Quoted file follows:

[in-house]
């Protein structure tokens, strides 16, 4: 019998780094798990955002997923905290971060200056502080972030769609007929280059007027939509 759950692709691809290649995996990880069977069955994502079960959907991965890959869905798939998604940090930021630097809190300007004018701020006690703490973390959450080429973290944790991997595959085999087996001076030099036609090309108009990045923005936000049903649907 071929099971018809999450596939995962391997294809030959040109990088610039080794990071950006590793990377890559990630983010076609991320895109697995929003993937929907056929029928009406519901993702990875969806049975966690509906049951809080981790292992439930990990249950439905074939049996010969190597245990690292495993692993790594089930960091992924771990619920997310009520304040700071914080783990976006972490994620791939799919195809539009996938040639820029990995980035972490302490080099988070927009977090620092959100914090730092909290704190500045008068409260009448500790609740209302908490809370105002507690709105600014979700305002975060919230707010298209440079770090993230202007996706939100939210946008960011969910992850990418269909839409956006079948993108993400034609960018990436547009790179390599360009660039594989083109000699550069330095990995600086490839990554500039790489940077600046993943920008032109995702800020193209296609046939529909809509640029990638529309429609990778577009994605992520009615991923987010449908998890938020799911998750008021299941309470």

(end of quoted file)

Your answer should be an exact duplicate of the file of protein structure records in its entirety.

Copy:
[in-house]
């Protein structure tokens, strides 16, 4: 019998780094798990955002997923905290971060200056502080972030769609007929280059007027939509 759950692709691809290649995996990880069977069955994502079960959907991965890959869905798939998604940090930021630097809190300007004018701020006690703490973390959450080429973290944790991997595959085999087996001076030099036609090309108009990045923005936000049903649907 071929099971018809999450596939995962391997294809030959040109990088610039080794990071950006590793990377890559990630983010076609991320895109697995929003993937929907056929029928009406519901993702990875969806049975966690509906049951809080981790292992439930990990249950439905074939049996010969190597245990690292495993692993790594089930960091992924771990619920997310009520304040700071914080783990976006972490994620791939799919195809539009996938040639820029990995980035972490302490080099988070927009977090620092959100914090730092909290704190500045008068409260009448500790609740209302908490809370105002507690709105600014979700305002975060919230707010298209440079770090993230202007996706939100939210946008960011969910992850990418269909839409956006079948993108993400034609960018990436547009790179390599360009660039594989083109000699550069330095990995600086490839990554500039790489940077600046993943920008032109995702800020193209296609046939529909809509640029990638529309429609990778577009994605992520009615991923987010449908998890938020799911998750008021299941309470």